Charlottesville And Moral Equivalence

Peter Flaherty President, National Legal and Policy Center
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A member of my staff was in Charlottesville the day of the clash. The University of Virginia campus, where he was tasked with delivering a table to his sister’s dorm room, was mostly deserted. It was like any other slow, muggy summer afternoon.  So how did a bunch of racists and so-called counter-demonstrators come to descend on the place to create the ugliest of spectacles?

Simply put, they needed each other. For some, their passion was sufficient enough that traveling hundreds of miles was no impediment to confronting each other. Both wear their alienation from mainstream American society on their sleeve. Most significantly, they make group identity the basis for their activism.

Both also promote resentment and violence, although the media regularly fails to report this persistent fact about “anti-racist” demonstrators. They have been embraced (and funded) by philanthropists like George Soros and big corporations like Google, not to mention getting invited to the White House, even as policeman are murdered and cities burned down.

Whether or not this disparate treatment is fair, there is most certainly a moral equivalence between the two.

The so-called counter-demonstration was only the latest in a series of protests that were started by racial activists who call themselves Black Lives Matter. Since the goals of the civil rights movement long had been achieved, they needed a cause so they manufactured one by seizing on the deaths of black men in encounters with the police. As Carl Horowitz of my staff has documented in excruciating detail, the alleged police misconduct did not exist or was exaggerated in every case.

The next stop was the assault on Confederate monuments. This one is even more irrational. The long-dead Union veterans of the Civil War, who risked life and limb in the conflict that actually ended slavery, never asked that Confederate memorials and monuments be obliterated. In fact, it was quite the opposite, as evidenced by the grainy photos of ex-combatants of both sides who regularly gathered for reunions on the monument-studded Gettysburg battlefield for subsequent decades after the war. (My great-great-uncle Michael O’Brien fought for the Union. No reunions for him as he was hung by the British after taking part in the ill-fated Fenian Rising of 1867.)

It was the removal of a statue of Robert E. Lee by the City of Charlottesville that provided the stage for the present crisis. It is unlikely that any other town in the Virginia Piedmont region would have taken such an action. It happened in Charlottesville because it is the home of the University of Virginia, which skews the politics of the town to the left.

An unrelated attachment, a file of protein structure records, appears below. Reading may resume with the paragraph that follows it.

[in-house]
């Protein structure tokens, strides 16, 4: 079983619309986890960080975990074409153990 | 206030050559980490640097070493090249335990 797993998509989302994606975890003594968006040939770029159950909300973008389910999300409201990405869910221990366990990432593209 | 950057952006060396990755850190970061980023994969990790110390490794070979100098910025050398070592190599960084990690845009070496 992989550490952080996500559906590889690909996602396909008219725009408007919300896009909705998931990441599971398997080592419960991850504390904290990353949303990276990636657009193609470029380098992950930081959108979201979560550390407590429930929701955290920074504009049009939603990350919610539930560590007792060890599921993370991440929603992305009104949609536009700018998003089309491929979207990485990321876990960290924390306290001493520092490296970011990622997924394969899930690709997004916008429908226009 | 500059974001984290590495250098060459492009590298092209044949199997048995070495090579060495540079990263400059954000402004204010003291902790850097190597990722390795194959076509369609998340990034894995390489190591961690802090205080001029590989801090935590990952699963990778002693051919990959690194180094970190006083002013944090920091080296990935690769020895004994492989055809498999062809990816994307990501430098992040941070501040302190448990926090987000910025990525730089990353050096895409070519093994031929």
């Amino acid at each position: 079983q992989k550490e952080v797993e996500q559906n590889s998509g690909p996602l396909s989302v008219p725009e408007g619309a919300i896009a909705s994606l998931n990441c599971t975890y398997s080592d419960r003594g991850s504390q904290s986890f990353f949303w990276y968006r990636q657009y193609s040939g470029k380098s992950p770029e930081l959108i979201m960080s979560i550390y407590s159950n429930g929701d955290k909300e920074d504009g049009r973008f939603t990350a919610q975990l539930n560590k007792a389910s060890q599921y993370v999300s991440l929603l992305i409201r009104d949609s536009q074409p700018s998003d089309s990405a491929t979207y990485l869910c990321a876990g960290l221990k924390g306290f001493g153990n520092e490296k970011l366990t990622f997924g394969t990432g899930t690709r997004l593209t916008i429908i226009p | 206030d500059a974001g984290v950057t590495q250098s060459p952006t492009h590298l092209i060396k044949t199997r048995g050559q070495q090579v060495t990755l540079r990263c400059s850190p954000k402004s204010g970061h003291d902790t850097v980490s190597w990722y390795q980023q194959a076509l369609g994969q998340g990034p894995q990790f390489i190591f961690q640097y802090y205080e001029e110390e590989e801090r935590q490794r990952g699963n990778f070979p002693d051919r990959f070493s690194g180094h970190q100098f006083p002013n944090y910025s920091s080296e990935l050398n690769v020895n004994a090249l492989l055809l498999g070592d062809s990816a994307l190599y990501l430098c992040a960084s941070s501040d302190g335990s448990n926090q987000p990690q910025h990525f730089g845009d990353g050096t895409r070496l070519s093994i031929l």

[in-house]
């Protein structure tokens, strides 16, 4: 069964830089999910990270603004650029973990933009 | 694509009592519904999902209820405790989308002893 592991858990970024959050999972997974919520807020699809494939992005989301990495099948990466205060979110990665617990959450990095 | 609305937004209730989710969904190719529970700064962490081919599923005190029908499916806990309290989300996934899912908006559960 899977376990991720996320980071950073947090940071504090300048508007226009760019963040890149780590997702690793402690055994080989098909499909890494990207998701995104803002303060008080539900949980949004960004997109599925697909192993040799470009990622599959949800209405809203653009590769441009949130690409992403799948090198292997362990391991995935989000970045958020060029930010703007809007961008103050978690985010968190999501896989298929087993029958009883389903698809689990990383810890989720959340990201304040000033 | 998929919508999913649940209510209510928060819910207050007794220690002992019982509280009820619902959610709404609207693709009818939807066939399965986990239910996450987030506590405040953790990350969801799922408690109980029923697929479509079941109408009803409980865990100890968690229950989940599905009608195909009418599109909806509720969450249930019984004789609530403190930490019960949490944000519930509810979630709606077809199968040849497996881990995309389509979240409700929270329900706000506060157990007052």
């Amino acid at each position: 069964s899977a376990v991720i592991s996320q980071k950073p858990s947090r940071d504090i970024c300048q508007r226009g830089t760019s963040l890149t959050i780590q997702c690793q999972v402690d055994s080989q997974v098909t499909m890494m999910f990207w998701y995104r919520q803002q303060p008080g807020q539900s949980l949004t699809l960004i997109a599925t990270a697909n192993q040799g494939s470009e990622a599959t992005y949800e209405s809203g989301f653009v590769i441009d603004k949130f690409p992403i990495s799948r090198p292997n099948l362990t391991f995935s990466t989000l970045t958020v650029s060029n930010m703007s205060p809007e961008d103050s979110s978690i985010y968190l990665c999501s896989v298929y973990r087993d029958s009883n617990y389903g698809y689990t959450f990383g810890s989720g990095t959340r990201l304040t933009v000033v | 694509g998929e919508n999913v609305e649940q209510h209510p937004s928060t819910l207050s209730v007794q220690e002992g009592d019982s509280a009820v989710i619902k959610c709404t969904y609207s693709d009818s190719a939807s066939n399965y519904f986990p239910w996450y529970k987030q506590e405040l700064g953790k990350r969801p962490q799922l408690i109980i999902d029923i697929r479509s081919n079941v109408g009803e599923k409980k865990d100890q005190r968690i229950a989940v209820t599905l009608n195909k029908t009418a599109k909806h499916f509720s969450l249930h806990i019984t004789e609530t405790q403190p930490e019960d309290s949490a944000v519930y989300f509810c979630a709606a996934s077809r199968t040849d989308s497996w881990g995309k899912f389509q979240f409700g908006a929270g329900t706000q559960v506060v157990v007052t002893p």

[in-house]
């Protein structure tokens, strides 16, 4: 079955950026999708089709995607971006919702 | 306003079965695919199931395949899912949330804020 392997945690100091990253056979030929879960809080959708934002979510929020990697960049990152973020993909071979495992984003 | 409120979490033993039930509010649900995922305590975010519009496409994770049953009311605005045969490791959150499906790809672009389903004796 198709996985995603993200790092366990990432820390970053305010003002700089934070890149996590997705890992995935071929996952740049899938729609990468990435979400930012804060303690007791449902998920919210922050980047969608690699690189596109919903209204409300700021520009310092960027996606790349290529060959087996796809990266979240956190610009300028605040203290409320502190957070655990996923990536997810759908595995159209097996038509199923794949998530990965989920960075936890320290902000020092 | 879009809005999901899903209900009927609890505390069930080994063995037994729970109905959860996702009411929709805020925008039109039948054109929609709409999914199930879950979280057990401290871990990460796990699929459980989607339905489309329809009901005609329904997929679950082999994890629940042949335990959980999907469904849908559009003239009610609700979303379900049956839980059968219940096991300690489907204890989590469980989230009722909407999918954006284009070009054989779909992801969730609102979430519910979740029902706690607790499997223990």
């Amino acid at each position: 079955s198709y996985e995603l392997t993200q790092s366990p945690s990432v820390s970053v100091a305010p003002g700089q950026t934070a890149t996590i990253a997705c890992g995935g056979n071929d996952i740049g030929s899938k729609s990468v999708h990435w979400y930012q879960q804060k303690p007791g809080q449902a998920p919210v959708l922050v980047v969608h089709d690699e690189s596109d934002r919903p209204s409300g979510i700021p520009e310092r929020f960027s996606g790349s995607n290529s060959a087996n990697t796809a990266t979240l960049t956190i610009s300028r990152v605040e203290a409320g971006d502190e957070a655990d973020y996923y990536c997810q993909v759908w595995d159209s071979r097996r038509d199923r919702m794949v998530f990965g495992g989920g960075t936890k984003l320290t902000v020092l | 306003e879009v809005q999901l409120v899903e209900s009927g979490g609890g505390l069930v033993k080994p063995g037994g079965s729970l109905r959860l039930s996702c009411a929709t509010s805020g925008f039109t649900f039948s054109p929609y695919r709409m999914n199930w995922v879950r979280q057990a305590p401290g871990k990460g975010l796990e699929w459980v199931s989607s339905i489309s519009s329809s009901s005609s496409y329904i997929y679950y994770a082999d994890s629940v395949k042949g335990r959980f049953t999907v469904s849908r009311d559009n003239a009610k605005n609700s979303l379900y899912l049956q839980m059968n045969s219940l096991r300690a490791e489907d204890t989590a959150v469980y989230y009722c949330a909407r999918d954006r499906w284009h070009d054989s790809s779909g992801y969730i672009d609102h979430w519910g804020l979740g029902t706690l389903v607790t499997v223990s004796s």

Virginia is like most other universities. What’s called diversity is ballyhooed, but there is very little diversity of thought. It’s a place where a completely fictitious article in Rolling Stone about a gang rape at a frat house was immediately accepted as fact because it comported with the worldview of the people who run the place.

Following the election of Donald Trump, University President Teresa Sullivan sent an email purportedly seeking to calm the University community. It was a modestly veiled attempt to make an anti-Trump political statement that she no doubt hoped would be pleasing to her liberal constituency. But she made a big mistake, horror of horrors, by quoting the University’s founder, Thomas Jefferson.

The reaction was swift and angry. A letter signed by 469 faculty members and students asked Sullivan to stop quoting Jefferson. It candidly reported that “…some members of this community may have come to this university because of Thomas Jefferson’s legacy, others of us came here in spite of it.”

Thus, it is not only Confederates that bother so much of the faculty but also the nation’s Founders, some of whom like Washington and Jefferson, owned slaves. It is apparently of no relevance that they also fathered the Constitution and Bill of Rights. Thomas Jefferson’s legacy has its roots in the Magna Carta, gained steam during the Enlightenment, and found its ultimate manifestation in the American Revolution.

Jefferson’s real legacy is of no relevance to the campus Left because they reject all this, including freedom of expression. They would replace Western history and values with a series of modern-day “isms.” An interim step is to make reasonable discourse impossible and to undermine functioning civil institutions, like community policing, which Black Lives Matter has succeeded in doing in several cities.

It is out of this crucible that the Charlottesville tragedy occurred.

Peter Flaherty is president of the National Legal and Policy Center, a foundation promoting ethics in public life.

Perspectives expressed by op-ed writers do not reflect the views of The Daily Caller.